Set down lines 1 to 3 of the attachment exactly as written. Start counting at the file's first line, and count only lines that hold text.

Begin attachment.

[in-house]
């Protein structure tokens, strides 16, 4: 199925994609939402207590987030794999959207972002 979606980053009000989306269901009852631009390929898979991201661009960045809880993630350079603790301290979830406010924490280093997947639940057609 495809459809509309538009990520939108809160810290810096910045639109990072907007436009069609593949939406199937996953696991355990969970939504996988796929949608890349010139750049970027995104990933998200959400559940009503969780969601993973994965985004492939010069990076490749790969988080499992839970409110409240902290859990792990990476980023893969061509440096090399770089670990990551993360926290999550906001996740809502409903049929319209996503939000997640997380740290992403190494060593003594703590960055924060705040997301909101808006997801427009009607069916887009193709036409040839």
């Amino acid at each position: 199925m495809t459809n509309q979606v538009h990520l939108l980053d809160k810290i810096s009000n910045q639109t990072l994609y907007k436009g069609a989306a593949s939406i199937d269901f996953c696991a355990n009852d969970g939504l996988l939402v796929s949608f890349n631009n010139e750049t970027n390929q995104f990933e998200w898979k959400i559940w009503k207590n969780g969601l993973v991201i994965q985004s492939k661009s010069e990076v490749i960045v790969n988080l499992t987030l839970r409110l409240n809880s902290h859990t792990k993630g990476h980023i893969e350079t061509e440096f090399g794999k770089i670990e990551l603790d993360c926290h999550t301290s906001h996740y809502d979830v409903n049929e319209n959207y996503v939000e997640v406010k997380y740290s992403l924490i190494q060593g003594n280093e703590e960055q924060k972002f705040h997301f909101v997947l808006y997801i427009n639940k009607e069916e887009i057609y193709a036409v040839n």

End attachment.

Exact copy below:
[in-house]
């Protein structure tokens, strides 16, 4: 199925994609939402207590987030794999959207972002 979606980053009000989306269901009852631009390929898979991201661009960045809880993630350079603790301290979830406010924490280093997947639940057609 495809459809509309538009990520939108809160810290810096910045639109990072907007436009069609593949939406199937996953696991355990969970939504996988796929949608890349010139750049970027995104990933998200959400559940009503969780969601993973994965985004492939010069990076490749790969988080499992839970409110409240902290859990792990990476980023893969061509440096090399770089670990990551993360926290999550906001996740809502409903049929319209996503939000997640997380740290992403190494060593003594703590960055924060705040997301909101808006997801427009009607069916887009193709036409040839």
């Amino acid at each position: 199925m495809t459809n509309q979606v538009h990520l939108l980053d809160k810290i810096s009000n910045q639109t990072l994609y907007k436009g069609a989306a593949s939406i199937d269901f996953c696991a355990n009852d969970g939504l996988l939402v796929s949608f890349n631009n010139e750049t970027n390929q995104f990933e998200w898979k959400i559940w009503k207590n969780g969601l993973v991201i994965q985004s492939k661009s010069e990076v490749i960045v790969n988080l499992t987030l839970r409110l409240n809880s902290h859990t792990k993630g990476h980023i893969e350079t061509e440096f090399g794999k770089i670990e990551l603790d993360c926290h999550t301290s906001h996740y809502d979830v409903n049929e319209n959207y996503v939000e997640v406010k997380y740290s992403l924490i190494q060593g003594n280093e703590e960055q924060k972002f705040h997301f909101v997947l808006y997801i427009n639940k009607e069916e887009i057609y193709a036409v040839n």